Quote from Anthony Migchel: “But Gresham’s Law predicts people will hoard gold and pay with paper.

Again, even after being corrected on this, Mr. Migchel still insists on promoting this completely wrong view of Gresham’s Law. Gresham’s Law only comes into play when the conversion ratio between two commodities is fixed by the state. Period. If the conversion ratio is not fixed, it is not Gresham’s Law. For example, suppose the State decrees that any debts of $20 can be paid in 1 ounce of gold. The problem is that the market values gold at $15. So now, people will buy 1 ounce of gold for $15, and use it to pay off the $20 debt, saving himself $5.

In other words, because the conversion ratio is fixed by law, there is a massive incentive for this kind of behavior. But without this decree from the state, there’s no incentive for this kind of behavior, nor will it send gold flying out of the country. If the market rate is $20 = 1 ounce of gold, then any debt of $20 can be paid either in dollars or gold. It’s up to the debtor. If he pays in dollars, that’s fine. If he pays in gold, that’s fine too, but there is no monetary incentive in this case from him to trade gold for dollars or dollars for gold to pay the debt in question.

As for your hoarding gold claim, this is equally silly. Some producers will only accept gold as payment for goods and services rendered, and as such, gold will still be circulating within the economy. Since there is a free market in currencies, you can also buy and trade in currencies. In other words, you can buy dollars and sell gold, or you can sell dollars and buy gold. Seeing as there are shops that only accept gold as payment, that will be entirely up to the people as to what currencies they hold. If they don’t like gold, they don’t have to shop at the places that only accept gold.

I strongly recommend dropping this Gresham’s Law argument. Aside from it being based on fallacious reasoning, it is also based on a misunderstanding of Gresham’s Law that will get you laughed at by just about any economist who knows their stuff, Austrian or not.

Quote from Anthony Migchel:  “Deflation hurts debtors (90% of the population), as the value of debts and the interest payed over them increases in value.

Deflation does no such thing. Are you seriously worse off because you have to pay less for food, clothing, etc.? And by the way, it’s paid, not payed.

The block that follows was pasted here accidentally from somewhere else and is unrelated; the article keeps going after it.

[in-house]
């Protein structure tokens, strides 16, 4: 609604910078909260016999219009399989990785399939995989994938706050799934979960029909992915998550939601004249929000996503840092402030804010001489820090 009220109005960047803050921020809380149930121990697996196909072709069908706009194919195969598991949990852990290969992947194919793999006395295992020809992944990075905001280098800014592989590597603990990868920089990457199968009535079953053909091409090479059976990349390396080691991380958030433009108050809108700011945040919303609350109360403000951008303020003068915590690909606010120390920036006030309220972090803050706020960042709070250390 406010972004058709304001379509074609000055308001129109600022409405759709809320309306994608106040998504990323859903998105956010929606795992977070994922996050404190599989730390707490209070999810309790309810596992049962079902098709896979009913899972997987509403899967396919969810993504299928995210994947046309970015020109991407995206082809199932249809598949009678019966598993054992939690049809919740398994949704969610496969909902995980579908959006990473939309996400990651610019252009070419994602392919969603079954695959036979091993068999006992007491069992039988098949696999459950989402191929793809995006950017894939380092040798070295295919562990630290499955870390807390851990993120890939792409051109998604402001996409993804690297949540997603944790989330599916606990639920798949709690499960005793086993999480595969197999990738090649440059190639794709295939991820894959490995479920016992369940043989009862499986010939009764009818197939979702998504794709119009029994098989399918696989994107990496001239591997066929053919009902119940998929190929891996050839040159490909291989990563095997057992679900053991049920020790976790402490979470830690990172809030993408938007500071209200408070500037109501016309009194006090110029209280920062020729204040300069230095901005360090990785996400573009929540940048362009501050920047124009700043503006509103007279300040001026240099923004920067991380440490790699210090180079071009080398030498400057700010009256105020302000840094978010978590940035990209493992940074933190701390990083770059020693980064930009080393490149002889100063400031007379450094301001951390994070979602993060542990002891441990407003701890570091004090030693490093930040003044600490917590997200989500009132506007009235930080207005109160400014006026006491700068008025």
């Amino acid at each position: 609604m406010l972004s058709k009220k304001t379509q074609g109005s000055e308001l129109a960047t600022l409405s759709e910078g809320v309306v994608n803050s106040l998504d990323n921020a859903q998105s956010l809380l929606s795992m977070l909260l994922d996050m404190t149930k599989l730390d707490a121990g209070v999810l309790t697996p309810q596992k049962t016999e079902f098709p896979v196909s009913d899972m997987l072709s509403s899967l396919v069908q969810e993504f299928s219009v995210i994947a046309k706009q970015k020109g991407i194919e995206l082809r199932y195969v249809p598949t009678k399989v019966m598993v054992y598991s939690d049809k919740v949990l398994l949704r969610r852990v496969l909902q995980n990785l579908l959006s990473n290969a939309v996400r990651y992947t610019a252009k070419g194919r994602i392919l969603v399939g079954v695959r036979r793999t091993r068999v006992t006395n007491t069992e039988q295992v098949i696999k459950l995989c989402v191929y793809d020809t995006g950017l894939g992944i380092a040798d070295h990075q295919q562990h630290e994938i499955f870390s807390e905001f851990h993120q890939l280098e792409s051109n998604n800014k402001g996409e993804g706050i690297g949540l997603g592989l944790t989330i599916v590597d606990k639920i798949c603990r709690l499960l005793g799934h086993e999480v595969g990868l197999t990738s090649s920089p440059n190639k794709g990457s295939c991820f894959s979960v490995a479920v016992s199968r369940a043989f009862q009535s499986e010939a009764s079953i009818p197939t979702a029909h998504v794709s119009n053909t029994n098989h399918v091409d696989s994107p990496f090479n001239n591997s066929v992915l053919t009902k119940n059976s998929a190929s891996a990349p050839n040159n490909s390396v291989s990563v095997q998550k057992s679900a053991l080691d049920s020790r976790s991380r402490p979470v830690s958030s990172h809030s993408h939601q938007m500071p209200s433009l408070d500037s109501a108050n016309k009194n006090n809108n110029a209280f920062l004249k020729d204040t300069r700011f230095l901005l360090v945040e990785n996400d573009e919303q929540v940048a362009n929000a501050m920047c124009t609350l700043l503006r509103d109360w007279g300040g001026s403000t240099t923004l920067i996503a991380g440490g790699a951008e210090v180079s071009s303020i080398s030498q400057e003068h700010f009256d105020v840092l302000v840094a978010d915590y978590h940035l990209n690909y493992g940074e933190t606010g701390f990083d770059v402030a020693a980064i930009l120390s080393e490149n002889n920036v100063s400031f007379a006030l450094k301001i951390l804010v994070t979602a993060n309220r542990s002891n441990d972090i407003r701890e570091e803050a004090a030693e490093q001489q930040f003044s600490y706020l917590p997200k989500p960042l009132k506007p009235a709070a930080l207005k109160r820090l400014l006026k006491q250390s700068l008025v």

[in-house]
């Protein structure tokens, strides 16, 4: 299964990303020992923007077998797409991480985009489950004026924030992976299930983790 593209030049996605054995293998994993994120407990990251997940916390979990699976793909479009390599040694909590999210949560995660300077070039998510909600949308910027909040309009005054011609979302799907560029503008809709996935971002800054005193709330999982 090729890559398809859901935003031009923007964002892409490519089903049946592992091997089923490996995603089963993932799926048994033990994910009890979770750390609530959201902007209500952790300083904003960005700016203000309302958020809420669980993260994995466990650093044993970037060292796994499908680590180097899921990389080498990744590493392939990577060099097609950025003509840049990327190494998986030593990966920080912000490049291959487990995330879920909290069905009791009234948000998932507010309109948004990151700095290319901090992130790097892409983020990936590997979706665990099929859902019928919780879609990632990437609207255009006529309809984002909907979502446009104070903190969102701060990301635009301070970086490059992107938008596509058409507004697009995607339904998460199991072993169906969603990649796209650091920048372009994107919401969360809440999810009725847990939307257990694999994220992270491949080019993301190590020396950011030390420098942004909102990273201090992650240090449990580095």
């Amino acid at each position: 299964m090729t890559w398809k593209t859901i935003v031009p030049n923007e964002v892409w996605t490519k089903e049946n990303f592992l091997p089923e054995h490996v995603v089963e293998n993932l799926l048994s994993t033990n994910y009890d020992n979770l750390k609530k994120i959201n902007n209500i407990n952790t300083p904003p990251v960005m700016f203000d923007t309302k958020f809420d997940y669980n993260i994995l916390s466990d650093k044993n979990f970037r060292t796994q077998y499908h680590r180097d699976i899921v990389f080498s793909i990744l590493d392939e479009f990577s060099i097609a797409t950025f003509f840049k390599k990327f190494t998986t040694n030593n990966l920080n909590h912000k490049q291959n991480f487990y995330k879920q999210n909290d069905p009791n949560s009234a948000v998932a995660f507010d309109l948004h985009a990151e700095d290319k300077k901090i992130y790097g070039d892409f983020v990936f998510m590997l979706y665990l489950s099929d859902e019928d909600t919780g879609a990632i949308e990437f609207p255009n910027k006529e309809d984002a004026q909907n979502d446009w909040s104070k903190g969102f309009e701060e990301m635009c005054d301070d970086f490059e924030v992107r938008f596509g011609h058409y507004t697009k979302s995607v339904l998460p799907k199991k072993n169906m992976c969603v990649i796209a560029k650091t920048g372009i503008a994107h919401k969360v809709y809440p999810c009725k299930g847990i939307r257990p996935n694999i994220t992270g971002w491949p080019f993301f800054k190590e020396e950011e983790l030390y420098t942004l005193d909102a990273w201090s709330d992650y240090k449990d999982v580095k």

Quote from Anthony Migchel: “Kills economic growth because people hoard cash instead of investing and consuming.

So, in their compulsive need to hoard cash, people aren’t going to consume anymore? So does this mean these people won’t be buying food, basic clothes, paying rent, etc.? People are going to consume regardless of their expectations, because there are basic necessities that everyone has to have. Even the richest banker in the world has to eat. Just because they aren’t spending as much money, and on what, as YOU want them to gives you no right to denounce them as hoarders.

By the way, saving (hoarding) is investing. Even Keynes said that much, as Paul Krugman points out.

Quote from Anthony Migchel: “Deflation is a result of crashing demand, due to a contracting money supply.

This is an old mercantilist myth. Deflation is a contracting money supply, not the result of something.

Quote from Anthony Migchel: “The associated declining prices are not a boon, but a symptom of a serious disease.

If Mr. Migchel really feels that declining prices are a symptom of a serious disease, he could do something about it. The next time he goes to the grocery store, he can mark up the price of all the items he picks out by 50%, and when he pays for his items, pay that amount in cash and tell the cashier to keep the change.

Of course, no sane person would do this, and just as no sane person would intentionally pay more than the price listed for basic needs, no sane person believes that we are worse off due to falling prices.

Mr. Migchel clearly has a lot to learn.



Posted on November 22, 2013, in Economics and tagged , , , , , , . Bookmark the permalink. Leave a comment.